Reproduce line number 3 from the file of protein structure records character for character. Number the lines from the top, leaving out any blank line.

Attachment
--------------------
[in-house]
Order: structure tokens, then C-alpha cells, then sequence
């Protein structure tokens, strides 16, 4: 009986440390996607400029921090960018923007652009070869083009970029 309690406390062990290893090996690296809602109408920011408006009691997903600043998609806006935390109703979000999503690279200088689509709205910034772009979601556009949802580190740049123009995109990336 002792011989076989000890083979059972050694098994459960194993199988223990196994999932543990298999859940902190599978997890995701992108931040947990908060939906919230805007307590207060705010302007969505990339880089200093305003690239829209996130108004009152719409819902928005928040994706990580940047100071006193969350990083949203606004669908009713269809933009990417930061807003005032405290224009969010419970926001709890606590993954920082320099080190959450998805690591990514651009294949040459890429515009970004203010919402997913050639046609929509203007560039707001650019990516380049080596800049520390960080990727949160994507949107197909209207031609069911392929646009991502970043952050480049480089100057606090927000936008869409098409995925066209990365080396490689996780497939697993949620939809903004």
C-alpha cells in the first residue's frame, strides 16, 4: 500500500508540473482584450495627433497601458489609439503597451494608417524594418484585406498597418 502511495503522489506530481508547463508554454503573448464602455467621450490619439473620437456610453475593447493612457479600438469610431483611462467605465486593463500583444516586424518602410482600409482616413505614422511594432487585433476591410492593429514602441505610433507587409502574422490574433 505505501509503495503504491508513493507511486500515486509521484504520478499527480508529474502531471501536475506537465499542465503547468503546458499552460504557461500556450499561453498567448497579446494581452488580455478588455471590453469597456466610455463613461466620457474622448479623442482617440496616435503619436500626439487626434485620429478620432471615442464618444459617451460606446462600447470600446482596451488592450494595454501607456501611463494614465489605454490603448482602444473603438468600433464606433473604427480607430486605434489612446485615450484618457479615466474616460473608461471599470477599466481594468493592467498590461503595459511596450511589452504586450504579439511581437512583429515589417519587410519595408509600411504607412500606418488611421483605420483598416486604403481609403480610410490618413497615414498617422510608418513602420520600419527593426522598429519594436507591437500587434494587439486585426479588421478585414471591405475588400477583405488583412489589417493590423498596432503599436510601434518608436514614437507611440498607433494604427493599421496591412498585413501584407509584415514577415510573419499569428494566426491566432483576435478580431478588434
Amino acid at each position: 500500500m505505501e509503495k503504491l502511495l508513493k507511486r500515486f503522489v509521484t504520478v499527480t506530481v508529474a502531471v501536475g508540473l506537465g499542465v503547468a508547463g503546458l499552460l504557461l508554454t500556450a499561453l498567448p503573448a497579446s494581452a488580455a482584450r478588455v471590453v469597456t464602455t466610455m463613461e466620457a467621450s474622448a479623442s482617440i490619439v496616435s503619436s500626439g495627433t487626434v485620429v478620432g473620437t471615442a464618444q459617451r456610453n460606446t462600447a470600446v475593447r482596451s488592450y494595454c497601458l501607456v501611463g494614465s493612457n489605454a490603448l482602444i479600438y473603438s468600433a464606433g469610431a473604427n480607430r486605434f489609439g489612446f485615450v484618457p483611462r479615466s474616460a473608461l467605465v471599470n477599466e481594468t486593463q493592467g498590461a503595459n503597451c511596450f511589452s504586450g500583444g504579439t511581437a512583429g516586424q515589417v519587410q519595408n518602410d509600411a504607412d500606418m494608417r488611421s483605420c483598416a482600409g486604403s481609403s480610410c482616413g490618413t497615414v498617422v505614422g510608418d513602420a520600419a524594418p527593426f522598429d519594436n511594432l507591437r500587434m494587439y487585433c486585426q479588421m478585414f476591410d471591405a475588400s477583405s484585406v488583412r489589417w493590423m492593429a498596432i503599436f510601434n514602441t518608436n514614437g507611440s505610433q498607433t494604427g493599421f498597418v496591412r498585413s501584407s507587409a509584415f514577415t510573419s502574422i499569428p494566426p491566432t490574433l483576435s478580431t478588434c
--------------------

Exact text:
């Protein structure tokens, strides 16, 4: 009986440390996607400029921090960018923007652009070869083009970029 309690406390062990290893090996690296809602109408920011408006009691997903600043998609806006935390109703979000999503690279200088689509709205910034772009979601556009949802580190740049123009995109990336 002792011989076989000890083979059972050694098994459960194993199988223990196994999932543990298999859940902190599978997890995701992108931040947990908060939906919230805007307590207060705010302007969505990339880089200093305003690239829209996130108004009152719409819902928005928040994706990580940047100071006193969350990083949203606004669908009713269809933009990417930061807003005032405290224009969010419970926001709890606590993954920082320099080190959450998805690591990514651009294949040459890429515009970004203010919402997913050639046609929509203007560039707001650019990516380049080596800049520390960080990727949160994507949107197909209207031609069911392929646009991502970043952050480049480089100057606090927000936008869409098409995925066209990365080396490689996780497939697993949620939809903004």